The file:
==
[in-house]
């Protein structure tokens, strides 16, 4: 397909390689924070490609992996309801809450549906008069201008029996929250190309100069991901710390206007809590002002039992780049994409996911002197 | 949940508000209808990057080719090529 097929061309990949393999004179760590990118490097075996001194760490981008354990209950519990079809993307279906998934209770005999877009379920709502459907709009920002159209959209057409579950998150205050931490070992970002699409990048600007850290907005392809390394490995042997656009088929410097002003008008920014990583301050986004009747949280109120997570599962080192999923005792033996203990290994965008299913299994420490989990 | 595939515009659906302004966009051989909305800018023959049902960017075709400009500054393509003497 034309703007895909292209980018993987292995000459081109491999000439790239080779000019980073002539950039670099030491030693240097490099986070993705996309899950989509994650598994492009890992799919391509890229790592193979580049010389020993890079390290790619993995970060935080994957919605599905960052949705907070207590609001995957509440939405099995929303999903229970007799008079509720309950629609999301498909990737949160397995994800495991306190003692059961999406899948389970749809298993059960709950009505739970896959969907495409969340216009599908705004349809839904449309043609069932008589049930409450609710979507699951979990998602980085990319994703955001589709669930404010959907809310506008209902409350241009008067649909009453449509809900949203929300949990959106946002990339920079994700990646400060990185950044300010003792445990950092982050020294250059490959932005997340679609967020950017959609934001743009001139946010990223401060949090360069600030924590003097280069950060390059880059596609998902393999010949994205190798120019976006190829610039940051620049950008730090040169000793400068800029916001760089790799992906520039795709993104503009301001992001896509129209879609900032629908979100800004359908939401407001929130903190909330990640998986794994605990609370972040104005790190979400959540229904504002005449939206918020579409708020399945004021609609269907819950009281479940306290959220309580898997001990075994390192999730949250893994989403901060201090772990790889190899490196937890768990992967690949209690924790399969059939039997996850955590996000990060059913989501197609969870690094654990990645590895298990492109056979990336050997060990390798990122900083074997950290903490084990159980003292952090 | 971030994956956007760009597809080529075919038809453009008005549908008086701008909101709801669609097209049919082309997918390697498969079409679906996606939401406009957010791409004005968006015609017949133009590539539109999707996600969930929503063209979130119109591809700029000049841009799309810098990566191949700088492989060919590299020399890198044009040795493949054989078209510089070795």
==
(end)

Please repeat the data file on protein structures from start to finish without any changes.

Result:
[in-house]
């Protein structure tokens, strides 16, 4: 397909390689924070490609992996309801809450549906008069201008029996929250190309100069991901710390206007809590002002039992780049994409996911002197 | 949940508000209808990057080719090529 097929061309990949393999004179760590990118490097075996001194760490981008354990209950519990079809993307279906998934209770005999877009379920709502459907709009920002159209959209057409579950998150205050931490070992970002699409990048600007850290907005392809390394490995042997656009088929410097002003008008920014990583301050986004009747949280109120997570599962080192999923005792033996203990290994965008299913299994420490989990 | 595939515009659906302004966009051989909305800018023959049902960017075709400009500054393509003497 034309703007895909292209980018993987292995000459081109491999000439790239080779000019980073002539950039670099030491030693240097490099986070993705996309899950989509994650598994492009890992799919391509890229790592193979580049010389020993890079390290790619993995970060935080994957919605599905960052949705907070207590609001995957509440939405099995929303999903229970007799008079509720309950629609999301498909990737949160397995994800495991306190003692059961999406899948389970749809298993059960709950009505739970896959969907495409969340216009599908705004349809839904449309043609069932008589049930409450609710979507699951979990998602980085990319994703955001589709669930404010959907809310506008209902409350241009008067649909009453449509809900949203929300949990959106946002990339920079994700990646400060990185950044300010003792445990950092982050020294250059490959932005997340679609967020950017959609934001743009001139946010990223401060949090360069600030924590003097280069950060390059880059596609998902393999010949994205190798120019976006190829610039940051620049950008730090040169000793400068800029916001760089790799992906520039795709993104503009301001992001896509129209879609900032629908979100800004359908939401407001929130903190909330990640998986794994605990609370972040104005790190979400959540229904504002005449939206918020579409708020399945004021609609269907819950009281479940306290959220309580898997001990075994390192999730949250893994989403901060201090772990790889190899490196937890768990992967690949209690924790399969059939039997996850955590996000990060059913989501197609969870690094654990990645590895298990492109056979990336050997060990390798990122900083074997950290903490084990159980003292952090 | 971030994956956007760009597809080529075919038809453009008005549908008086701008909101709801669609097209049919082309997918390697498969079409679906996606939401406009957010791409004005968006015609017949133009590539539109999707996600969930929503063209979130119109591809700029000049841009799309810098990566191949700088492989060919590299020399890198044009040795493949054989078209510089070795």